This performance ensemble focuses on music from roughly 1600 to 1750 and is open to both instrumentalists and singers. Using modern instruments, we will explore the rich and diverse musical world of the Baroque. Regular coachings will be supported by sessions exploring a variety of performance practice issues, such as ornamentation, notational conventions, continuo playing, and editions.

Faculty

First-Year Studies: Music

FYS

This course is designed for students with all levels of prior music experience, from beginning to advanced. Each student will be enrolled in a full music program that reflects Sarah Lawrence College’s educational philosophy of closely integrating theory and practice in the study of music. The music program (also called a Music Third) consists of a number of components: individual instruction in voice, an instrument, or composition; courses in history and/or theory; participation in an ensemble; and concert attendance. We will regularly attend performances on campus, as well as in New York City at, for instance, the Metropolitan Opera, Carnegie Hall, and the Brooklyn Academy of Music. We mostly will start with live musical experiences in order to generate our investigations. The seminar will also feature frequent in-class performances by guest artists, class members, and the instructor. The music that we study in class will range from the early 16th century to the early 21st. Our emphasis will be on Western classical music and will occasionally include jazz, non-Western, and popular music traditions, as well. In order to develop and improve their insights and their ability to share those insights with others, students will write regular short papers and give short presentations and will also complete a larger paper in the spring. Students will have individual and small group conferences with the instructor to work on specific projects.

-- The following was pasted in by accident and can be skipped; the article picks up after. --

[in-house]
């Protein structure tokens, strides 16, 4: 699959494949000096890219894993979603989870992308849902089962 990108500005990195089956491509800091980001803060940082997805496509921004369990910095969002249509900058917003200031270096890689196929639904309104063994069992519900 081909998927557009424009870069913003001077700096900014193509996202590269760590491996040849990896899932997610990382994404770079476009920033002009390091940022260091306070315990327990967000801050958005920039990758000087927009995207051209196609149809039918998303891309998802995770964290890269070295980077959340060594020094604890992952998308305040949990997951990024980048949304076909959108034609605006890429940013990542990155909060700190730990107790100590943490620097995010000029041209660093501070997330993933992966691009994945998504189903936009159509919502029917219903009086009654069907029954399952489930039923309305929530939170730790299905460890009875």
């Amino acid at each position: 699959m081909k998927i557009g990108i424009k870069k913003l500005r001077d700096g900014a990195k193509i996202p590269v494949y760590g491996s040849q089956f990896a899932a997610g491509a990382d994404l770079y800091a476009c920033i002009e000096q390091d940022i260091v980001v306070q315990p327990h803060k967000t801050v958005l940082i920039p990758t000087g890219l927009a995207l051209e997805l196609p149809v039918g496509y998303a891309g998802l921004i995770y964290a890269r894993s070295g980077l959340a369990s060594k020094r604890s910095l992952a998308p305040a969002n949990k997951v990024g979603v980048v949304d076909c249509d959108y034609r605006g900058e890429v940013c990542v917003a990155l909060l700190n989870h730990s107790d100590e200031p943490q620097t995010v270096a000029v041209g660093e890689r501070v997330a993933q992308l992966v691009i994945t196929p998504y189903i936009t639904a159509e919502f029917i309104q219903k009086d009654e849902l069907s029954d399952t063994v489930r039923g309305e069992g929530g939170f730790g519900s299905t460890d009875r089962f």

Faculty

Survey of Western Music

Component

This course is a chronological survey of Western music from the Middle Ages to the present. It will explore the cyclical nature of music that mirrors philosophical and theoretical ideas established in Ancient Greece and how that cycle most notably reappears every 300 years: the Ars nova of the 14th century, Le nuove musiche of the 17th century, and the New Music of the 20th century and beyond. The course involves reading, listening, and class discussions that focus on significant compositions of the Western musical tradition, the evolution of form, questions of aesthetics, and historical perspective. There will be occasional quizzes during the fall term; short, written summary papers or class presentations are required in the spring.